An Electronic Passport is the same as a traditional passport with the addition of a small integrated circuit (or chip) embedded in the back cover. The chip stores:
- The same data visually displayed on the data page of the passport;
- A biometric identifier in the form of a digital image of the passport photograph, which will facilitate the use of face recognition technology at ports-of-entry;
- The unique chip identification number; and
- A digital signature to protect the stored data from alteration.
Passport Services recommends that the following U.S. citizens maintain valid U.S. passports. Those:
- with family living or traveling abroad
- thinking about a vacation abroad, or
- with a job that could require international travel.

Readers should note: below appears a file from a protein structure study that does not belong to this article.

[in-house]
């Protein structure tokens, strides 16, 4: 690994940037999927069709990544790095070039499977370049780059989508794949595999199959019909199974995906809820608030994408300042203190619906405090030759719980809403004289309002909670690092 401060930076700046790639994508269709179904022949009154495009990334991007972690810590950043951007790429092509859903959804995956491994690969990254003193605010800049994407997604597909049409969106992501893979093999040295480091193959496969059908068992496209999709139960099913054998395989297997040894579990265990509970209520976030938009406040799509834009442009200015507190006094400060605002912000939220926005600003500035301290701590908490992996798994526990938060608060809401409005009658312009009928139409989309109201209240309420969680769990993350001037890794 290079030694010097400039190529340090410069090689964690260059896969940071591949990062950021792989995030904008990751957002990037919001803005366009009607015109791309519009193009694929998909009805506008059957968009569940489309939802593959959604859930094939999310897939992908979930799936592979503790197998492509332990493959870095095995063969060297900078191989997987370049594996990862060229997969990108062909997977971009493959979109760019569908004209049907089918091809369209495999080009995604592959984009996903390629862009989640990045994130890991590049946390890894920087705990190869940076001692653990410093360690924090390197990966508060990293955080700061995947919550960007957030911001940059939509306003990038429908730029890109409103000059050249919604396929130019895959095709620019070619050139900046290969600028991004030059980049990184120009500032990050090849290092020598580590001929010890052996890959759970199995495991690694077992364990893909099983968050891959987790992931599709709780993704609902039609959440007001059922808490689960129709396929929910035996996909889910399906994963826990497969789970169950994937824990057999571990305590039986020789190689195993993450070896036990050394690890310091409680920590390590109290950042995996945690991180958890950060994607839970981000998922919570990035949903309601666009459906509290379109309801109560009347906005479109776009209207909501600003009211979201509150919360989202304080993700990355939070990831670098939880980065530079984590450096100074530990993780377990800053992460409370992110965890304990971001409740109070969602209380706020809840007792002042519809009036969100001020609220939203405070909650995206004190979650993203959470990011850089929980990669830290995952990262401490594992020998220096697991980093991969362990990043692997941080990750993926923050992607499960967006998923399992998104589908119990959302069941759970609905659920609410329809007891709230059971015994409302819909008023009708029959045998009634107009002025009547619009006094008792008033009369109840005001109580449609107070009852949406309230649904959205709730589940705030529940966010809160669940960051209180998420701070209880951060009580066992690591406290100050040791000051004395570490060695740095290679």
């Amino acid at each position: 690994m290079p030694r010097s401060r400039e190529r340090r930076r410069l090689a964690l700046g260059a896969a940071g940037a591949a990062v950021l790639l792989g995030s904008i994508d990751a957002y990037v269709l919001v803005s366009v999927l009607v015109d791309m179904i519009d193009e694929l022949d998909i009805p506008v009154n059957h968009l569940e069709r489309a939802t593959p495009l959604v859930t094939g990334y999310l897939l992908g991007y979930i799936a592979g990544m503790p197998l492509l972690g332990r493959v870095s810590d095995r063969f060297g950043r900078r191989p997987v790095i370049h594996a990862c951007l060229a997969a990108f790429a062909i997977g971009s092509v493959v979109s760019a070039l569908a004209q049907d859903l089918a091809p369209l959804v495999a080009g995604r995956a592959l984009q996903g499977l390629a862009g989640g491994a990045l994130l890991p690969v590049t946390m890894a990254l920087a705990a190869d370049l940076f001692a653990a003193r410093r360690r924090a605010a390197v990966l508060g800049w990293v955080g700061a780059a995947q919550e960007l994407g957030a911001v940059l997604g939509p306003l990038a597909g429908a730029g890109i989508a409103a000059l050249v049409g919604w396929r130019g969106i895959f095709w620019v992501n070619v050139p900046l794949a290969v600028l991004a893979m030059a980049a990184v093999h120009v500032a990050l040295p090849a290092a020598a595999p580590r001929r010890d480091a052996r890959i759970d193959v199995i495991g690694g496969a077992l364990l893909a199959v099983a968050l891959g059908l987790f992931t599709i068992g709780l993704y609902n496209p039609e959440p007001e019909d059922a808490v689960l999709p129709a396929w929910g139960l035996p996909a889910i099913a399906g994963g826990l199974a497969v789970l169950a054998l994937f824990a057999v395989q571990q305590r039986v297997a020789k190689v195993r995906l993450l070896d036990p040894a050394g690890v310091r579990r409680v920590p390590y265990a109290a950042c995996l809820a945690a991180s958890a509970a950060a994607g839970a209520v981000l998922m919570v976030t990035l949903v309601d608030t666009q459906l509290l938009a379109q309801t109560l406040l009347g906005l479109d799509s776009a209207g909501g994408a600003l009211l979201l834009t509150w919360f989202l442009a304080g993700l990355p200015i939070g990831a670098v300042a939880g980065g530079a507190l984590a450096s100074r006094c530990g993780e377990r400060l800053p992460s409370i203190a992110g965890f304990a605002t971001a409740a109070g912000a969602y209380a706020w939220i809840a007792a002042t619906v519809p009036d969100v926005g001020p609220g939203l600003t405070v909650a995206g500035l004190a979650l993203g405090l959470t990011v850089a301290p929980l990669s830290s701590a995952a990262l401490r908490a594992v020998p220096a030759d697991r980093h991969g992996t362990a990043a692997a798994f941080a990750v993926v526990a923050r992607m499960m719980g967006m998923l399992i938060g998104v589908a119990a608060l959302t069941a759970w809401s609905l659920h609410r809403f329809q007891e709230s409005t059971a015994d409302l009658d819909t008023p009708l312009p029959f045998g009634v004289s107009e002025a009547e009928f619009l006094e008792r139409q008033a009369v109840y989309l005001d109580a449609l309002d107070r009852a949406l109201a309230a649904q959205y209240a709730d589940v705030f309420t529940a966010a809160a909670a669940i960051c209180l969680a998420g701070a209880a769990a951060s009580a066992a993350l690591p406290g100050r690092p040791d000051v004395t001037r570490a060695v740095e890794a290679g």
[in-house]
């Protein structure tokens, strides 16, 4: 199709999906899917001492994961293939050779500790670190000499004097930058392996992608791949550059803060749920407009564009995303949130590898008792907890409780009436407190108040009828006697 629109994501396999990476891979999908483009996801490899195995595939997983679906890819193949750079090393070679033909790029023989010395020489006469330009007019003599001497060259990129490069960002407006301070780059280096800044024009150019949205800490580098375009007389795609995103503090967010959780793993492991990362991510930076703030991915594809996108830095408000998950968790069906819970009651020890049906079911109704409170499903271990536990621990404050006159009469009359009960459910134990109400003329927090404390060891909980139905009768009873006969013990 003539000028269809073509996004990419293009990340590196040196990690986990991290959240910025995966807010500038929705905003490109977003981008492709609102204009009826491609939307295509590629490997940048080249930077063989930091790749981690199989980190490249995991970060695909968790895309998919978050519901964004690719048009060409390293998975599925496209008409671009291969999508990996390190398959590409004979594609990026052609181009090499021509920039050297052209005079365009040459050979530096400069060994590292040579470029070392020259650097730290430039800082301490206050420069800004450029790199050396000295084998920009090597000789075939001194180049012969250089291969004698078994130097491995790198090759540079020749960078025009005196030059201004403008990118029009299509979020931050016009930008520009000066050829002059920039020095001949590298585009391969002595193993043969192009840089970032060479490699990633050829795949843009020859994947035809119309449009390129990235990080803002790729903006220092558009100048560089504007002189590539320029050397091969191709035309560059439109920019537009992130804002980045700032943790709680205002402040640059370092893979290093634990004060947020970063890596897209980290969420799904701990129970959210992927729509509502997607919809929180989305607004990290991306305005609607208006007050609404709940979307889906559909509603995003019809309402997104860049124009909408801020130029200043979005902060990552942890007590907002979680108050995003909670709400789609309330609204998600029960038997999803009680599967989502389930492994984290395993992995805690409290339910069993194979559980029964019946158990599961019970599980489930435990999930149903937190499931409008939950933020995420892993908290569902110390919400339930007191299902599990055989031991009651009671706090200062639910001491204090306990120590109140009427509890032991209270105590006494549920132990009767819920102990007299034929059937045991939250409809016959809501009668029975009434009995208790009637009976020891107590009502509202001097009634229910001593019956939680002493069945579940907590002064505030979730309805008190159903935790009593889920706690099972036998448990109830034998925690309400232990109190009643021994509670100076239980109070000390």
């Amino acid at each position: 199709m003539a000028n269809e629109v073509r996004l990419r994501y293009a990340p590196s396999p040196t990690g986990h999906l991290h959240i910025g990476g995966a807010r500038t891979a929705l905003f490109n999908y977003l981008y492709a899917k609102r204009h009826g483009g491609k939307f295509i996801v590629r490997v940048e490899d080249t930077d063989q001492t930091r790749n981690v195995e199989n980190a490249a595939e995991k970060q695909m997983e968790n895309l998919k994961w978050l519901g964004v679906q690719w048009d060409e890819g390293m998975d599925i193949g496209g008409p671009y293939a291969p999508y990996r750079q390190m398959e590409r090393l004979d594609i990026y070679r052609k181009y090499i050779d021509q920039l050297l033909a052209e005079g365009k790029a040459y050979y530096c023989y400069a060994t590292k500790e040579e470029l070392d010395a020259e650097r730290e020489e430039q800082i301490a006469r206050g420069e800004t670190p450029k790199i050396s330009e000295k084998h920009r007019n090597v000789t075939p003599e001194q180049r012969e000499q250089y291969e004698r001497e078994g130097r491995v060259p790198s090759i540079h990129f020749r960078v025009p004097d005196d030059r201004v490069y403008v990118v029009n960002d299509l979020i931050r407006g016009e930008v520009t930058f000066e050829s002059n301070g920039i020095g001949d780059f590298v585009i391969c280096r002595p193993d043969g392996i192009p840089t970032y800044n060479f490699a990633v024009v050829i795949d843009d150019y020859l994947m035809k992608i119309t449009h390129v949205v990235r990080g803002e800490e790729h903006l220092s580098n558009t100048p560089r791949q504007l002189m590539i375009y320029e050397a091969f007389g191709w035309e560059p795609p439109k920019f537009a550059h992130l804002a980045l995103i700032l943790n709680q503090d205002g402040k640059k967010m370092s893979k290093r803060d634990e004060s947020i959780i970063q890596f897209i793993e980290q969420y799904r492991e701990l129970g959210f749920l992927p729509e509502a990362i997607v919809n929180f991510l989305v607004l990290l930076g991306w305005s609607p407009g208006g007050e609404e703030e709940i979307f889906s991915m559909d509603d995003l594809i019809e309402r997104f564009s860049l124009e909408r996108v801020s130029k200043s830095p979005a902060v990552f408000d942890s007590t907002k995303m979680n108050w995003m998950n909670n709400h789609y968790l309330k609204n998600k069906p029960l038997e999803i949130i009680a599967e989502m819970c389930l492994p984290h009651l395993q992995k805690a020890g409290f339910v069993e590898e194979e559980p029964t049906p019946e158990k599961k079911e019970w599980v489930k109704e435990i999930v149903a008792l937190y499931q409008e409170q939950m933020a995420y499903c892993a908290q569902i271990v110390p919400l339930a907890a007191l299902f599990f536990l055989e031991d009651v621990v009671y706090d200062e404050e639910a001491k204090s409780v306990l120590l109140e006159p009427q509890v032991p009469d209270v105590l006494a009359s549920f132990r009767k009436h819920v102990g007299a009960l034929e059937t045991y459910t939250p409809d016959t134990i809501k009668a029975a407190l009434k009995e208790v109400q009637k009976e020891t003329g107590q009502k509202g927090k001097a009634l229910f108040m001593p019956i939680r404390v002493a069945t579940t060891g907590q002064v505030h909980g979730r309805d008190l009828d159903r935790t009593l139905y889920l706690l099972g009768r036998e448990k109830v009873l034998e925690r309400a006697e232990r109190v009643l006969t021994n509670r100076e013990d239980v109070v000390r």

In the event of an emergency involving a family member abroad, a short-notice airfare bargain, or an unexpected business trip, already having a valid U.S. passport will save time, money and stress.
You will need to complete Form DS-5504: Application for a U.S. Passport: Name Change, Data Correction, and Limited Passport Book Replacement, within one year of the issuance date of your current valid passport and submit along with the following:
- The same data visually displayed on the data page of the passport;
- The passport to be replaced
- Certified documentation of your name change (e.g., marriage certificate, divorce decree with your new name); and
- One recent passport photo.
After one year of the issuance date you must submit Form DS-82: Application for Passport by Mail, your current passport, certified documentation of your name change, one recent passport photo, and pay all applicable fees.
If your passport has been significantly damaged, especially the book cover or the page displaying your personal data and photo, you will need to apply for a new passport. You will need to submit the following: